Incidence of Lichen Planus and Subsequent Mortality in Finnish Women
Pia Halonen, Maija Jakobsson, Oskari Heikinheimo, Mika Gissler, Eero Pukkala
The incidence pattern of lichen planus (LP) and LP-related mortality are unknown. The aim of this study was to assess these factors, based on Finnish nationwide registry data including 13,378 women with LP diagnosed during 1969 to 2012. The incidence rate for LP in 2003 to 2012 was 28 per 100,000 woman-years age-adjusted to the European Standard Population. Mortality was assessed using the standardized mortality ratio (SMR) with national mortality rates as the reference. All-cause mortality was increased (SMR 1.07, 95% confidence interval (95% CI) 1.02–1.11), with excess mortality from Hodgkin lymphoma (SMR 6.73, 95% CI 1.83–17.2), non-Hodgkin lymphoma (SMR 1.68, 95% CI 1.11–2.44), cancer of the oral cavity (SMR 10.5, 95% CI 5.99–17.0), cancer of the tongue (SMR 7.25, 95% CI 3.13–14.3), infections (SMR 1.78, 95% CI 1.14–2.64), respiratory diseases (SMR 1.31, 95% CI 1.07–1.57), and diseases of the digestive system (SMR 1.39, 95% CI 1.09–1.75). In conclusion, LP is a common disease and patients seem to have an impaired long-term prognosis.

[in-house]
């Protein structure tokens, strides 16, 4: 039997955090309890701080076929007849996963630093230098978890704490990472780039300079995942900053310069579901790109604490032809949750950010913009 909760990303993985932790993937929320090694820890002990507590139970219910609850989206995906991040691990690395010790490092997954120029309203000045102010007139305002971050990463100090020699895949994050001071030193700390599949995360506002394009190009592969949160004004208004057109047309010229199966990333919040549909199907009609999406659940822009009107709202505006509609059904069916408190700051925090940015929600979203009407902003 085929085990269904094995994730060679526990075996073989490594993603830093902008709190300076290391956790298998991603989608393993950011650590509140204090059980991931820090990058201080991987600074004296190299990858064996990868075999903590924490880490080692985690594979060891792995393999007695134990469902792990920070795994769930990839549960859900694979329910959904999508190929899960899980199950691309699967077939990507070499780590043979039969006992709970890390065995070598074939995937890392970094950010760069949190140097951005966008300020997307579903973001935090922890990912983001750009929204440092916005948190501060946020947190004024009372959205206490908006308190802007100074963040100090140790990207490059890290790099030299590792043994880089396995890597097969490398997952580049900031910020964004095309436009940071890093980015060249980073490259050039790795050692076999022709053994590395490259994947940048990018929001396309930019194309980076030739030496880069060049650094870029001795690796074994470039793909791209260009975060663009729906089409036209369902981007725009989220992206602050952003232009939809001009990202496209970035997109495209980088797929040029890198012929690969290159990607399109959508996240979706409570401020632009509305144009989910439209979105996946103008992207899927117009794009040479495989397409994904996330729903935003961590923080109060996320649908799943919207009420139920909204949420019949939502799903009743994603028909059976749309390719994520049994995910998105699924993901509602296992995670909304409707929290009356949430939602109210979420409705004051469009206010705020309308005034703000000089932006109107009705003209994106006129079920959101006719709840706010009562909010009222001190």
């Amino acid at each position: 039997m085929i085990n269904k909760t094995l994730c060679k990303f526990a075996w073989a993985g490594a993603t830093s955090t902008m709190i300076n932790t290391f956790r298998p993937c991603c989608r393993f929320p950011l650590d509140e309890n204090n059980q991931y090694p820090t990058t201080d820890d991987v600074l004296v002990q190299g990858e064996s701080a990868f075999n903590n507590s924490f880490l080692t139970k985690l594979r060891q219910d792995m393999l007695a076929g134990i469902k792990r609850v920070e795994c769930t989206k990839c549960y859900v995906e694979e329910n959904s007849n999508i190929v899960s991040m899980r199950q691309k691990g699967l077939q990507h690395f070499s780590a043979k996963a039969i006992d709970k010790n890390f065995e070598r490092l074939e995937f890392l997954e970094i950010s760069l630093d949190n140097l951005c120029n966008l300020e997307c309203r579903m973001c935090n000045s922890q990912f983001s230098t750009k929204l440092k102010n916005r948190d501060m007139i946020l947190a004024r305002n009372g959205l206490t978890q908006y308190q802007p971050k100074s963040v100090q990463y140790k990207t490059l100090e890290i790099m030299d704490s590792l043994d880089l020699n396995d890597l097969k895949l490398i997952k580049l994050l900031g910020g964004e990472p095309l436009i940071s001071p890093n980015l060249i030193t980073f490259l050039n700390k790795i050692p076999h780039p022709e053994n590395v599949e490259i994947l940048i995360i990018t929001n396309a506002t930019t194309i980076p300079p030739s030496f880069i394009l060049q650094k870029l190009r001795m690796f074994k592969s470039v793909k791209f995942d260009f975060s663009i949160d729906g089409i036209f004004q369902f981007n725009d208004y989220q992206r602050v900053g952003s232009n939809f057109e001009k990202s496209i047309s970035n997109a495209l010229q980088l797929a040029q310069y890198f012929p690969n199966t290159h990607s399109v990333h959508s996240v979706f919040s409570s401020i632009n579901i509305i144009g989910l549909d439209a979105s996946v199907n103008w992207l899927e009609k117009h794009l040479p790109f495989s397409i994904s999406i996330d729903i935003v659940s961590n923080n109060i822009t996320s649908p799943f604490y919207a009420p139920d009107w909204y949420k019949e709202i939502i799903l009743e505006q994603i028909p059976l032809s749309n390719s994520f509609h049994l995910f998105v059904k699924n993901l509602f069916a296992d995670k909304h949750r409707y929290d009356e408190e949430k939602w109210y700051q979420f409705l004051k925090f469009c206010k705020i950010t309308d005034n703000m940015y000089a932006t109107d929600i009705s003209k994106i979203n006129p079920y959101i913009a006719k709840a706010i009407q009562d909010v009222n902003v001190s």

Lichen planus is a skin disease that may affect many different cutaneous or mucous parts of the body in individuals at all ages. Little is known of its incidence and long-term prognosis. This study analysed the incidence of lichen planus in women and the mortality of lichen planus patients, based on nationwide Finnish registry data. The incidence was 28 per 100,000 woman-years. The mortality of women with lichen planus was slightly increased because of excesses in mortality from several specific disease categories. These results confirm the importance of long-term and multidisciplinary follow-up of patients with lichen planus.